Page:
KANDAHAR, (AFP) — A roadside bomb attack blamed on Taliban militants killed 15 civilians, including children, in southern Afghanistan and a car bomb wounded six people, officials said on Saturday.
The Taliban have been waging an increasingly deadly insurgency after they were ousted from government in 2001 by a US-led invasion, with the south and east of the war-torn country taking the brunt of the violence.
The 15 died when the truck they were travelling in from Khair Abad village to Khansheen district in Helmand province was hit by a homemade device late Friday, provincial spokesman Daud Ahmadi told AFP.
“The blast killed 15 civilians and wounded another four,” he said, adding that children were among the dead.
Improvised explosive devices (IEDs), which are crude, cheaply made and difficult to detect, have become the weapon of choice for Taliban militants in their nine-year insurgency against Afghan and NATO forces.
The number of ordinary Afghans killed in the conflict rose by a third in the first six months of 2010 to 1,271, with most deaths caused by insurgent attacks, the UN said in August.
Ahmadi said the “barbaric attack” was the work of “enemies of Afghanistan”, a term often used to refer to Taliban insurgents.
On Saturday, a car bomb went off close to police headquarters in Kandahar city, also in the south, wounding four policemen and two civilians.
“There was a car bomb explosion at the car park of Kandahar city police headquarters. Four policemen and two civilians are wounded in the blast,” provincial spokesman Zalmai Ayobi told AFP.
Kandahar is the spiritual home of the Taliban and the birthplace of their one-eyed fugitive leader mullah Mohammad Omar.
Heavy dust and smoke shrouded the area and roads near the scene of the blast were cordoned off by police, local TV reported.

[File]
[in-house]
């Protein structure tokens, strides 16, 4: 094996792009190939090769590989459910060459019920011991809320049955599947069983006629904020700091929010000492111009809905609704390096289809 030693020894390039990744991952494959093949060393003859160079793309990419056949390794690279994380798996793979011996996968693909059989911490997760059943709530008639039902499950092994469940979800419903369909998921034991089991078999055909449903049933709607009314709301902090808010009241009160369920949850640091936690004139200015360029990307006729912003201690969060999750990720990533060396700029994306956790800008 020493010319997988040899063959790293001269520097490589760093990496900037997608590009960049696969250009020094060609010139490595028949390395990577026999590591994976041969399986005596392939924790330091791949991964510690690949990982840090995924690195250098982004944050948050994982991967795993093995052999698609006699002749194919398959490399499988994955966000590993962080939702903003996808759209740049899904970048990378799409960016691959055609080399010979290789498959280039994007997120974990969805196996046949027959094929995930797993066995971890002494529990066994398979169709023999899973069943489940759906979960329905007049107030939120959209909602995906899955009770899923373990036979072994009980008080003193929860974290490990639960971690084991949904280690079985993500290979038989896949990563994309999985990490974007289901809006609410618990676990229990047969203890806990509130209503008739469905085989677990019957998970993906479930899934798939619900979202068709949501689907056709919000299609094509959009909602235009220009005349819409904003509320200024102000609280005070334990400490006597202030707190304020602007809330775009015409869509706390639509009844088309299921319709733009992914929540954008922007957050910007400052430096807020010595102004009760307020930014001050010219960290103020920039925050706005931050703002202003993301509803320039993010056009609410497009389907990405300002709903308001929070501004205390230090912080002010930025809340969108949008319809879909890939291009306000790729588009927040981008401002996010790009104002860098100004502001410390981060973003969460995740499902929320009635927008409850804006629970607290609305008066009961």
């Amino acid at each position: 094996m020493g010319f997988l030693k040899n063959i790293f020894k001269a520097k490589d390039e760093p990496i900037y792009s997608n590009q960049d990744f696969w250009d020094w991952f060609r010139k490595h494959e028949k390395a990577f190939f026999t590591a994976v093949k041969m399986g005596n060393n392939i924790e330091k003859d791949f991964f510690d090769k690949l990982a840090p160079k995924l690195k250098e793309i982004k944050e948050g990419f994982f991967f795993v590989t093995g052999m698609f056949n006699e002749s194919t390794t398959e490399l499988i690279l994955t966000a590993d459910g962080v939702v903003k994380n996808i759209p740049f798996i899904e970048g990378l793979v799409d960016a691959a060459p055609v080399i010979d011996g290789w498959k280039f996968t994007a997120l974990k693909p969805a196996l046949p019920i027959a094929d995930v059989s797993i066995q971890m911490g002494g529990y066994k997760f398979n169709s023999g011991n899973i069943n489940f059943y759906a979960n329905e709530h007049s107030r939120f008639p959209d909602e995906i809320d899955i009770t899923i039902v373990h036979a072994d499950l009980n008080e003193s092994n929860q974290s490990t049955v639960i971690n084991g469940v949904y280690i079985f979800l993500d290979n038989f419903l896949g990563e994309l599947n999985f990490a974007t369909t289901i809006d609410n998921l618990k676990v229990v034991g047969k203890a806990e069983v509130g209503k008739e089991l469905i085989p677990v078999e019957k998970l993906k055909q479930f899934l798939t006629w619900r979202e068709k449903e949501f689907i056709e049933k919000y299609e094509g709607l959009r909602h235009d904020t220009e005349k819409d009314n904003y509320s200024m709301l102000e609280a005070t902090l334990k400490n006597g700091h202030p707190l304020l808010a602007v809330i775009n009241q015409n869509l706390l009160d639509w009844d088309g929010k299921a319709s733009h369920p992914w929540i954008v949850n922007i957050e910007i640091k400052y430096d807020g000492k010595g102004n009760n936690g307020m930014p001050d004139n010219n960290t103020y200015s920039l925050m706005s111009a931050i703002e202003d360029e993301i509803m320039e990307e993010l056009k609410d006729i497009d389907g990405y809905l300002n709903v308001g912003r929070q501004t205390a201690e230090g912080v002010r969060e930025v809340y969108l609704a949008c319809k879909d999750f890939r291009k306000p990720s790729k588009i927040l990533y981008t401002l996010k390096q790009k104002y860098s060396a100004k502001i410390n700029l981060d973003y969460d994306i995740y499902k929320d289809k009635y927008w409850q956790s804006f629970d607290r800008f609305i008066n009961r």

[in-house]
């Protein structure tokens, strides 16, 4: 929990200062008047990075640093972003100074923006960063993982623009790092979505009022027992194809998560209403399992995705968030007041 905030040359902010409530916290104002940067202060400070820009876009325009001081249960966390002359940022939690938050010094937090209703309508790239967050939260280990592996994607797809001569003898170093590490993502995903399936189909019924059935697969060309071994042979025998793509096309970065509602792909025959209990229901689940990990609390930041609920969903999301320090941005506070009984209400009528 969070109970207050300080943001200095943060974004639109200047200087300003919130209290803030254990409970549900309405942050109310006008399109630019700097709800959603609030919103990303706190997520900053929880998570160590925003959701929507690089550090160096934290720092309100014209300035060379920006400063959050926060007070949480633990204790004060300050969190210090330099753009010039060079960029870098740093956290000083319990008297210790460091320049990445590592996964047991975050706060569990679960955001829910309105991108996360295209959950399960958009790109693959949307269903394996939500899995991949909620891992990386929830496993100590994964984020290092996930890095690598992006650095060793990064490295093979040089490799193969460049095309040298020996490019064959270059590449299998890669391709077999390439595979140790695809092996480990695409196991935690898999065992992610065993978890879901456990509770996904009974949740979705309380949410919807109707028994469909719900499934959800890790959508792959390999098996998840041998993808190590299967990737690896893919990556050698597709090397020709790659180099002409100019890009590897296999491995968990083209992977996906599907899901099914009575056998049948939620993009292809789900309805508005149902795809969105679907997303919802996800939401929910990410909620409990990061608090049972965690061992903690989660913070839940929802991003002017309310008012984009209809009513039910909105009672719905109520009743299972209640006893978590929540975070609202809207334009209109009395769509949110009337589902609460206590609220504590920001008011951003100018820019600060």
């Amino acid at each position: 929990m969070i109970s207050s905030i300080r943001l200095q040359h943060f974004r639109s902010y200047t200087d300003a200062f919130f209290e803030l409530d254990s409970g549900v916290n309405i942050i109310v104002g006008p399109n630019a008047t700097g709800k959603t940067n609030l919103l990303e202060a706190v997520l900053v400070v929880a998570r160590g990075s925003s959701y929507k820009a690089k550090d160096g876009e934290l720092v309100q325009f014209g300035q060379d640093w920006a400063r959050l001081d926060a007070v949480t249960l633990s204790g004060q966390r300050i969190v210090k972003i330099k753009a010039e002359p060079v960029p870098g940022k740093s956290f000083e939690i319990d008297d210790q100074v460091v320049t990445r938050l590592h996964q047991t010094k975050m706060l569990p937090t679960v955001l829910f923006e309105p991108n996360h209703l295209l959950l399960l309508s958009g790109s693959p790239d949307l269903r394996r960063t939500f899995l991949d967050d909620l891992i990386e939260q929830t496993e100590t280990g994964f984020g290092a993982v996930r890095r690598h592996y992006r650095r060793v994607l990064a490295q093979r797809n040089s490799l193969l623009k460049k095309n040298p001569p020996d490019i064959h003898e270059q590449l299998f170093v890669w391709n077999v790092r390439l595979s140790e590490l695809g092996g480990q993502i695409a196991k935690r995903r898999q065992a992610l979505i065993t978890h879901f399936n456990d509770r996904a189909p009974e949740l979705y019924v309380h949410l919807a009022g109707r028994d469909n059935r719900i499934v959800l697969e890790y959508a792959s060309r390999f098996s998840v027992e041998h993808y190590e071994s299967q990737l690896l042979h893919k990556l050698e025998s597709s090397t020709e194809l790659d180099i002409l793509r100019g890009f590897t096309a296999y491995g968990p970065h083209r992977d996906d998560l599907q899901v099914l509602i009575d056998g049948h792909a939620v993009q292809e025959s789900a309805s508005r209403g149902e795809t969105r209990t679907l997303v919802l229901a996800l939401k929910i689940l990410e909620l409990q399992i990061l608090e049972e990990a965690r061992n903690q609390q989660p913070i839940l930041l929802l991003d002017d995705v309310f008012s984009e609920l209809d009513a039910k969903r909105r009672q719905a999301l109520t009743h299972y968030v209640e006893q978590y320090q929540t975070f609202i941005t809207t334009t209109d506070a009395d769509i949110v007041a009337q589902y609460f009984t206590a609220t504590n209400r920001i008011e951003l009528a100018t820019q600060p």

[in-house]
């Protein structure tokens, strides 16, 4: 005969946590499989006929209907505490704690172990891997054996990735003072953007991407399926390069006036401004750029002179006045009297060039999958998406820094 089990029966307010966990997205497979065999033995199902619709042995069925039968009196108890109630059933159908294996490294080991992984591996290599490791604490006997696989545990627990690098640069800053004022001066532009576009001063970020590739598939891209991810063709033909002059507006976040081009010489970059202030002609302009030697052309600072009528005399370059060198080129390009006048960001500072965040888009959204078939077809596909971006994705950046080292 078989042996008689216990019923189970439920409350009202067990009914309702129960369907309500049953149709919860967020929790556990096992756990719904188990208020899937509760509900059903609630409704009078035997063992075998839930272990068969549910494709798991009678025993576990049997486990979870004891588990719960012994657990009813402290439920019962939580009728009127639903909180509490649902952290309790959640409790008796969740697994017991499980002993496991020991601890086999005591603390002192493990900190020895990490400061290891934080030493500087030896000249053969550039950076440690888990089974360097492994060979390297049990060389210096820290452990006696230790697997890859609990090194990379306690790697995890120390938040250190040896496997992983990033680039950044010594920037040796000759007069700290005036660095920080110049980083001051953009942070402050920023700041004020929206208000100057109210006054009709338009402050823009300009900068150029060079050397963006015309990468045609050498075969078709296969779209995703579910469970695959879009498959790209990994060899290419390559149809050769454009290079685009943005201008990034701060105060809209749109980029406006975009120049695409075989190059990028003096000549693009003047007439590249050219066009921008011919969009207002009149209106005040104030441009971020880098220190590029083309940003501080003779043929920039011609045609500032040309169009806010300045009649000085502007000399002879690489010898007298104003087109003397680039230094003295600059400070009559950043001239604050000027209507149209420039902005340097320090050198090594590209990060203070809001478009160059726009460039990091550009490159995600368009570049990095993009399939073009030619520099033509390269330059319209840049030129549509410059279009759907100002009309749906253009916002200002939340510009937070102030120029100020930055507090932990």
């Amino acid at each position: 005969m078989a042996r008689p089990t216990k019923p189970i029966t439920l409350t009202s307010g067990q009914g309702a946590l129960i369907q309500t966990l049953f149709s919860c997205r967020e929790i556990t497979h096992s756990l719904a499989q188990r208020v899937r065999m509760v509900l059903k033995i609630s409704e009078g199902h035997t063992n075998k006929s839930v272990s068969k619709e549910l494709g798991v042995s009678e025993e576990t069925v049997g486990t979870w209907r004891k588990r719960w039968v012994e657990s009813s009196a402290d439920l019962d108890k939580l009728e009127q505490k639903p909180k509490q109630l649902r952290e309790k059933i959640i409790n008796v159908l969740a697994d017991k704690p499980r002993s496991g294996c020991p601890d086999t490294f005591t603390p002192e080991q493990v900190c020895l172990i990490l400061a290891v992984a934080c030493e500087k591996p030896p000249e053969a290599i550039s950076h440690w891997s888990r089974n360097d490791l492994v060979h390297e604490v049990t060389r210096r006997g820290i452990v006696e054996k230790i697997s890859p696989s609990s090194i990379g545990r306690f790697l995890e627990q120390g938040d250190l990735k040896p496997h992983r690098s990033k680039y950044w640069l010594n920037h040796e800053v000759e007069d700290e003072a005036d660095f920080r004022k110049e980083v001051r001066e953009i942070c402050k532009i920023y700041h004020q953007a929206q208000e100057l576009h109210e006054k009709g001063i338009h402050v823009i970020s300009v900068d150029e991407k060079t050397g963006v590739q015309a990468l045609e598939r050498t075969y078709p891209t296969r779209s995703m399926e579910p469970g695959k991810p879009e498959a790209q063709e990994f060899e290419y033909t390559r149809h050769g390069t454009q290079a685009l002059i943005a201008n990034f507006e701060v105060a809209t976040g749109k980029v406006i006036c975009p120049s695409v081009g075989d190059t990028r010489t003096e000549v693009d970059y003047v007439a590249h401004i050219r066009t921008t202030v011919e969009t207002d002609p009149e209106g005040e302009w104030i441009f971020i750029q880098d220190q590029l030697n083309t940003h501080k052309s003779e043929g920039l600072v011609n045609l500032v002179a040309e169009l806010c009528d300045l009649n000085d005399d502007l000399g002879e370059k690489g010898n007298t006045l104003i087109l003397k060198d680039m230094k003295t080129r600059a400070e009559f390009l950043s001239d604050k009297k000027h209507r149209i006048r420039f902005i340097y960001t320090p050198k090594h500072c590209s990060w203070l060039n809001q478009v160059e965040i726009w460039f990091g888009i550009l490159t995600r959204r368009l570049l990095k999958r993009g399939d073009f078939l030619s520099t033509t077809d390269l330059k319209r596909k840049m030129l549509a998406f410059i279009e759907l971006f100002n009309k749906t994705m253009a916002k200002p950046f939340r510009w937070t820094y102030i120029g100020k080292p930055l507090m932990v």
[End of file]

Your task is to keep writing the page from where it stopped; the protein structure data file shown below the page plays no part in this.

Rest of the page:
An AFP reporter from the area said the explosion was “huge” and rocked the whole neighbourhood.
“The blast has created a massive crater and many police vehicles are damaged,” said the reporter.
The explosion shattered glass in buildings in the area, which has seen many explosions in recent years.
Mohammad Ibrahim, a doctor at the provincial public health hospital, said they had received six wounded — two children and four policemen.
Separately, in the north of the country, a suicide attacker drove a stolen police pick-up truck packed with explosives into an army checkpost in Chahar Dara district of Kunduz province.
“Four soldiers and four civilians were wounded in the suicide attack,” Abdul Rehmand Aqtash, deputy provincial police chief, told AFP.
Insurgents principally use suicide attacks and homemade bombs to attack Afghan security forces and more than 140,000 US-led troops fighting the counter-insurgency campaign mostly in the south and east.
US military leaders back the government’s plan for Afghan police and army to assume responsibility for security by 2014, with the timetable agreed at a major NATO summit in Lisbon last month.